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Make Sure Your Surcharges for Credit and Debit Cards Aren't Excessive

Written on the 3 July 2017

From 1 September 2017, all Australian businesses will be banned from imposing excessive surcharges on electronic card payments (currently, the ban only applies to large businesses).

This means there will be a limit on the amount you can charge your customers for using eftpos (debit and prepaid), Visa, MasterCard, and American Express cards.
If you currently have a surcharge on electronic payments, you need to ensure that your business isn't breaking the law when it comes into effect for all businesses on 1 September 2017.

What is the ban on excessive charges?

The purpose of the ban is to stop businesses charging customers more than the actual cost of accepting the payment. The cost to a business of accepting each payment method is known as the 'cost of acceptance'.

A payment surcharge is excessive if it exceeds the cost of acceptance for that payment method.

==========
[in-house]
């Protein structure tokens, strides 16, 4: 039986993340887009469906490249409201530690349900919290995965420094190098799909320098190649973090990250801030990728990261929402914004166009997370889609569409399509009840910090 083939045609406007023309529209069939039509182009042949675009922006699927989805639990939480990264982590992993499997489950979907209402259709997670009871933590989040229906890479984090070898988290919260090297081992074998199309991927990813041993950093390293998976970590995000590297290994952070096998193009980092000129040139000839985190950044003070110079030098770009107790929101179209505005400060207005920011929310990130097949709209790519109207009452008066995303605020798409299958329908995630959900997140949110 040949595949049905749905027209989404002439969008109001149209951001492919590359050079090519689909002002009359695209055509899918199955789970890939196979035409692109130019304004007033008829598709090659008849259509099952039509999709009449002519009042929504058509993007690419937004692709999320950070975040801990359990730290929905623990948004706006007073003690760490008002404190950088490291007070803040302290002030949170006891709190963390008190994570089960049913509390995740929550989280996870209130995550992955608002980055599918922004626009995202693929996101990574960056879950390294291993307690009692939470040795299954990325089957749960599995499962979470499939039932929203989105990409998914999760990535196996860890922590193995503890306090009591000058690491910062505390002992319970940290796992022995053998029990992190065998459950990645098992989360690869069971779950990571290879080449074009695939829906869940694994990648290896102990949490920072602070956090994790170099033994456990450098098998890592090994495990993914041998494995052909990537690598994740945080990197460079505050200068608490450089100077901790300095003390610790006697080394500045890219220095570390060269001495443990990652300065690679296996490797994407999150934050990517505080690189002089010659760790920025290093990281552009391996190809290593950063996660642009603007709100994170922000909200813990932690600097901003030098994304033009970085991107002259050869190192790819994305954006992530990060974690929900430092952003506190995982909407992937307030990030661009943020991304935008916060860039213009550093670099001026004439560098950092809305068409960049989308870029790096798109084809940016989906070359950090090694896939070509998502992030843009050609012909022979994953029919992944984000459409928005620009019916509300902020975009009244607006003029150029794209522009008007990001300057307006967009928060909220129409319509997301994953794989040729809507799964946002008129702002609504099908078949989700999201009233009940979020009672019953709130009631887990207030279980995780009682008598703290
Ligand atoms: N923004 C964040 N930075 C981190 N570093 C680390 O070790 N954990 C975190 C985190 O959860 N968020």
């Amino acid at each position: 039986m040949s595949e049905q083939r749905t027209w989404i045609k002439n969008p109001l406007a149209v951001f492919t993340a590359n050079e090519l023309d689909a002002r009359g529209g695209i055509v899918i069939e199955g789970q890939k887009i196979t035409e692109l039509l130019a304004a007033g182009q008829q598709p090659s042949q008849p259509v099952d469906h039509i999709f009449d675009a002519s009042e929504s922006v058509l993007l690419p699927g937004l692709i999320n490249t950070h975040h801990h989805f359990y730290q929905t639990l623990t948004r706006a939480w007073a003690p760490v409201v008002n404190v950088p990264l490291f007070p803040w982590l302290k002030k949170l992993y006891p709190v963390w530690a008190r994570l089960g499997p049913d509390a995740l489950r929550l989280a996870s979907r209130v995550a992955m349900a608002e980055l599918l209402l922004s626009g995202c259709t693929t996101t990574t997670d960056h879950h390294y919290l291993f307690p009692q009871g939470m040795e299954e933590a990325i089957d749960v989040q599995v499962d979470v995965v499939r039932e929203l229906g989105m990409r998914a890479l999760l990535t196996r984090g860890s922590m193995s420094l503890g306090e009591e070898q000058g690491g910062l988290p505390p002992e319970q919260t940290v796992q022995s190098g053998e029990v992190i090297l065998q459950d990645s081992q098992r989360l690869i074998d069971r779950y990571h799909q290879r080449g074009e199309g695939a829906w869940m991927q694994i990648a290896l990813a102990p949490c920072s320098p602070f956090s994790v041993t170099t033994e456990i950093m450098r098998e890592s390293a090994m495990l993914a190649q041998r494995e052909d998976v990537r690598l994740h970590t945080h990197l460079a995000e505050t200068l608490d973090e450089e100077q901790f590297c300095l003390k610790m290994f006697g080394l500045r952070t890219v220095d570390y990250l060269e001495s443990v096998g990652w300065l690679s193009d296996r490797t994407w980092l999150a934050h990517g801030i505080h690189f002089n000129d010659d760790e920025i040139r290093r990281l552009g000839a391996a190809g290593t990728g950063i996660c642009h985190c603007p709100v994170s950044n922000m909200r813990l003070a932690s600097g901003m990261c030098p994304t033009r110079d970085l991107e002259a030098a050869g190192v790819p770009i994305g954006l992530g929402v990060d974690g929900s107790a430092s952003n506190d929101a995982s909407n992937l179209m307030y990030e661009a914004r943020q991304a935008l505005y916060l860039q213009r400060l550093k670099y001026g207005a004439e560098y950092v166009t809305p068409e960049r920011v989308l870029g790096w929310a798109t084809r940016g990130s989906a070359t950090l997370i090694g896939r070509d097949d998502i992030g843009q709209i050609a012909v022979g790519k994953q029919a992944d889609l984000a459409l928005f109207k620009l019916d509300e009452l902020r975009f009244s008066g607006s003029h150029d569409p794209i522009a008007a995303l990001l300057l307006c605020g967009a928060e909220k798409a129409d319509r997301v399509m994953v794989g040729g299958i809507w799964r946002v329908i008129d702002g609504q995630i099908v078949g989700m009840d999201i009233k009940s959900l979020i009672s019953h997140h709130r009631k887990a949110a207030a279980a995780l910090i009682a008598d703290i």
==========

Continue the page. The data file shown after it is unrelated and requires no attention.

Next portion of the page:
For example, if your cost of acceptance for Visa Credit is 1% you can only surcharge 1% on Visa credit card payments. Basically, you are able to pass on the cost of the transaction (what the service provider charges you) but you are not able to make a profit on the transaction itself.

Of course, you are not required to impose payment surcharges that's your decision. If you do not impose surcharges the new law will not affect you.

Is your surcharge excessive?

To show that your costs are not excessive, you need to keep contracts, statements, invoices and other evidence which shows what your costs are, and to show that what you are charging is not more than what you are being charged. When calculating your costs, you can't include labour and utilities costs. You can only charge what you are charged.

To help you calculate your costs, your bank will send you monthly statements and an annual statement which sets out the charges to you for each payment method. These statements will help you to determine the level of surcharge you can pass on to your customers, should you decide to do so.

Enforcing the ban

The Australian Competition and Consumer Commission (ACCC) has been given new powers to enforce the ban and powers to investigate complaints relating to excessive payment surcharges, including requiring a business to provide them with evidence of the costs of processing a payment and costs charged.

If the ACCC has reasonable grounds to believe that a business has breached the ban, they can issue an infringement notice or take court action against the business, seeking pecuniary penalties.

For more information about your costs, contact your bank. To learn more about the law and your obligations, visit www.accc.gov.au/surcharges.

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